Album Cover

WMRI’s Dark Passage, released by Jamendo in 2009 is a well structured album that does not always rely on the ‘perception’ of sounds to build an atmosphere but creates an electronic backdrop against which dark ambient elements are overlaid. Anyone familiar with WMRI will know they have released a lot of music that comprises classic ‘electronic’ sounds: instrumental electronic ambient melodies. Dark Passage certainly represents a diversion from that trend.

Each track is well crafted. Overall, an authentic dark ambient environment is created. I’m not talking about an atmosphere with a ‘dark’ feeling but a tangible menacing environment. What really helps this stand out is that there is often a rhythm in the background that enhances that feeling of menace. The tracks are heavy and deep with supporting bass sounds that build the soundscape into something nightmarish.

The album begins with Dark Passage I: a series of vocal exhalations that originate from some dark abysmal depth. A pulsing bass synth adds tension as the vocals become extended and tormented. A sound like cracking/falling rocks and alien tech dominate about half way through and then the tormented voices are back. Serious stuff…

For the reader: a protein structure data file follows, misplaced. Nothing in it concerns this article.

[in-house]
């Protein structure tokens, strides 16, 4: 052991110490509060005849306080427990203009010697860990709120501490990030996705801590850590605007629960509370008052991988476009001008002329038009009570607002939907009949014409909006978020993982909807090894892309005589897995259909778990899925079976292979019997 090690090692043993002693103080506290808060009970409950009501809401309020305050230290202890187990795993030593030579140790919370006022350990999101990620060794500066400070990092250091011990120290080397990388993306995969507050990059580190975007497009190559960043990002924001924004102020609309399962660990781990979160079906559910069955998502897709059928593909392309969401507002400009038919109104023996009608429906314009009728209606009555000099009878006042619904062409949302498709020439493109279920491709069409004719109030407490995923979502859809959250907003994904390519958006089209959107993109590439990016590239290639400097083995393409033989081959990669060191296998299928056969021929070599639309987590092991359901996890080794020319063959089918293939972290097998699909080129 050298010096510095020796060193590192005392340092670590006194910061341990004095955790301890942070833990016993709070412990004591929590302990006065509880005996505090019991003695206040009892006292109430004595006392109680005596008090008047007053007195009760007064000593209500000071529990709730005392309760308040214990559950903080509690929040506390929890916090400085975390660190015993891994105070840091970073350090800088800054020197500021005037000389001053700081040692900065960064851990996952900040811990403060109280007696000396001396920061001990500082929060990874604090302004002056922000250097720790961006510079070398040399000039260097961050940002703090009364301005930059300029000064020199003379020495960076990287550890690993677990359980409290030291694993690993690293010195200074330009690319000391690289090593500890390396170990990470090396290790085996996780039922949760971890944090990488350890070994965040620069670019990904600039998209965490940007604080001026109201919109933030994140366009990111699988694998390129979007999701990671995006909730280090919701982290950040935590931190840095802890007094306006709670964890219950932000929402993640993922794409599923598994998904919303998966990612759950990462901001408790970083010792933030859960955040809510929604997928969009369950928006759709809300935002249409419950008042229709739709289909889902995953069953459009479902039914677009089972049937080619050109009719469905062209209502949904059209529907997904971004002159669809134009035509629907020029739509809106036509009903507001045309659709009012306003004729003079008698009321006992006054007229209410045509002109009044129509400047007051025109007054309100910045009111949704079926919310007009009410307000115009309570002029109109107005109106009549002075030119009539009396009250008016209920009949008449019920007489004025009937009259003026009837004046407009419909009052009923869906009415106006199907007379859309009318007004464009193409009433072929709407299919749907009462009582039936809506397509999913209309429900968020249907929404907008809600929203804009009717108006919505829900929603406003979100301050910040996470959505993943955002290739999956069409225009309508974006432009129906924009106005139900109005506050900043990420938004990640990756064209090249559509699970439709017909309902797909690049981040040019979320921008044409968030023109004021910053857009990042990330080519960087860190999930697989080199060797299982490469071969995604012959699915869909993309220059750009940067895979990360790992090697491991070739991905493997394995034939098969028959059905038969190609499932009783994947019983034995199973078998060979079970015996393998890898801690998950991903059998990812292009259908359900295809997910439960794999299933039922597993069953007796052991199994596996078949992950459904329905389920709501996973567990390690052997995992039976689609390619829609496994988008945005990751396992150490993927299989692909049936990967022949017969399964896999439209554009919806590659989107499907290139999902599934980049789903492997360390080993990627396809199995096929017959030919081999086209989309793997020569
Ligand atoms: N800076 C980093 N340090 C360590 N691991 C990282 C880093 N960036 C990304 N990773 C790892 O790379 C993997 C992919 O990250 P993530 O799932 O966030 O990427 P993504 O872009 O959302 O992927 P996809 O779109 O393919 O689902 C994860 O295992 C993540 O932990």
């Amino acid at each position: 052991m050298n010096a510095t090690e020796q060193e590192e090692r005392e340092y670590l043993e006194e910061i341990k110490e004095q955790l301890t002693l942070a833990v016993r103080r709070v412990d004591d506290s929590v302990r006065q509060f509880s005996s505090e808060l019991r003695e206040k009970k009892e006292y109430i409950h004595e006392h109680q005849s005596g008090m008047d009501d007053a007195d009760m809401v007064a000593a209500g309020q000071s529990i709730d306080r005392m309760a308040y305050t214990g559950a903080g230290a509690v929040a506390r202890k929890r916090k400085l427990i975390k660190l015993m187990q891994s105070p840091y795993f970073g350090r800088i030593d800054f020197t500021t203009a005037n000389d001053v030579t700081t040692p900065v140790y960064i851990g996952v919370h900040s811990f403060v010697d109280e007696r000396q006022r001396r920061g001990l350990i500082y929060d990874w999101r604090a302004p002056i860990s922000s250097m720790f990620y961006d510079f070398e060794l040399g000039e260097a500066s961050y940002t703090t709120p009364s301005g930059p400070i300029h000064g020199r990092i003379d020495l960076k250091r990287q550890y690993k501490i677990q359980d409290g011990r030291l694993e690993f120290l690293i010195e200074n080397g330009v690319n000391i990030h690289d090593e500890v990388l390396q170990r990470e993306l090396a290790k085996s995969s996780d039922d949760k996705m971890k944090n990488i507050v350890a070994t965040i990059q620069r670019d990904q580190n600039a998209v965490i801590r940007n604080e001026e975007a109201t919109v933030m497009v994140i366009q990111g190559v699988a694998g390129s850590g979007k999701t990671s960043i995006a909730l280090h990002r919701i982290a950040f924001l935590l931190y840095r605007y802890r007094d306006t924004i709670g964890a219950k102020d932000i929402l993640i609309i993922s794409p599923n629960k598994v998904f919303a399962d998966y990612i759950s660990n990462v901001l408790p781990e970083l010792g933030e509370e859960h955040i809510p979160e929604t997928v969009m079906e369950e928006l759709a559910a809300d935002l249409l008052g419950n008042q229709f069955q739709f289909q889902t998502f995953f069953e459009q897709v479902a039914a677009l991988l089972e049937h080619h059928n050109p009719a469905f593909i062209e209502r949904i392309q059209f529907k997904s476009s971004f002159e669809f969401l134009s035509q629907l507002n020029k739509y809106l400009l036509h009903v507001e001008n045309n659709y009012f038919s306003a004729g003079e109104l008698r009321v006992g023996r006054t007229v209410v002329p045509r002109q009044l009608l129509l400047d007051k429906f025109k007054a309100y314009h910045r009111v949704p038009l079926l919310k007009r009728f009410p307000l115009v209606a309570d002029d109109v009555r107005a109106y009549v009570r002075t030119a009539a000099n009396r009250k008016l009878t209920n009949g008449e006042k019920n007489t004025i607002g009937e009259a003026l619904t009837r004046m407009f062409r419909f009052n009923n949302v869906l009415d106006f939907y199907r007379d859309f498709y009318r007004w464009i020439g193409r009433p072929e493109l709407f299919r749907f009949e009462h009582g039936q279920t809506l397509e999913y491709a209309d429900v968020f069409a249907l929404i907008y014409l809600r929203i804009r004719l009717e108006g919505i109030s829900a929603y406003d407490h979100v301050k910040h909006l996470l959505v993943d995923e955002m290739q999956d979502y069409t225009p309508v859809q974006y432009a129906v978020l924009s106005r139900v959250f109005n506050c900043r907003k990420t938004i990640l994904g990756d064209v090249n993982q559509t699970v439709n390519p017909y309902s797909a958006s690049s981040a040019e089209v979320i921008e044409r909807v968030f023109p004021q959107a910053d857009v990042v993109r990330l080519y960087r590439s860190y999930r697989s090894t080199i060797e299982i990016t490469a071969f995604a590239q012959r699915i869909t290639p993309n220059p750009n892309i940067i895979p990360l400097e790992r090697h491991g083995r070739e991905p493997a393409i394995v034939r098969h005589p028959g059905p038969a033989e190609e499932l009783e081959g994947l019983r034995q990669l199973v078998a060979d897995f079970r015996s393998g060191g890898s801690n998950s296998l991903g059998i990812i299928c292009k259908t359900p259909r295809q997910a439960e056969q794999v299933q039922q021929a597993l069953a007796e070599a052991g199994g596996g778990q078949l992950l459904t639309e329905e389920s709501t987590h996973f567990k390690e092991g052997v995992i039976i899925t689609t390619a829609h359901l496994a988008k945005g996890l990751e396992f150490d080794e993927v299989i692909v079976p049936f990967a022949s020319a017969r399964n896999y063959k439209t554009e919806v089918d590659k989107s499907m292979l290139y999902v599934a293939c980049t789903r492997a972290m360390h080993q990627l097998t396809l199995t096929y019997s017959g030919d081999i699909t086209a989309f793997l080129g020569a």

Dark Passage II places the listener in the centre of a wet, dank enclosed space. Strange things are flitting around the space, flickering into view for a few moments before disappearing. As it ends there is the distant sound of industrial factories which fade to a low thumping flat bass which introduces the third track. This brings to mind a massive gothic cathedral. Imposing, daunting huge spaces where you fear to think the slightest deviant thought. Almost orchestral, Dark Passage III still retains the menace that has been carried along in its various forms by the previous tracks and crafts another space through which you have to pass.

Dark Passage IV  tips the listener off the edge into something nasty… This is the longest piece at nearly 24 minutes. 24 minutes of echoing sounds with an edgy background buzz that keeps you alert. Two more tracks await your pleasure, but as ever you should discover these for yourselves.

You have to listen to this album with the volume turned UP! One hour and twenty minutes of excellent atmospheric music. A massive surprise from WMRI. Perhaps the reason it is so good is that they deviate from the traditional dark ambient formula that is so prevalent at the moment. They use their experience with ‘traditional’ electronic instruments to create something that, while conforming generally to the dark ambient genre, is different enough to stand out. Also, like Rituelle, you feel as though you have actually passed through these places, there is a sense of journeying. I’ve listened to this several times now and have enjoyed it each time. I hope you do too.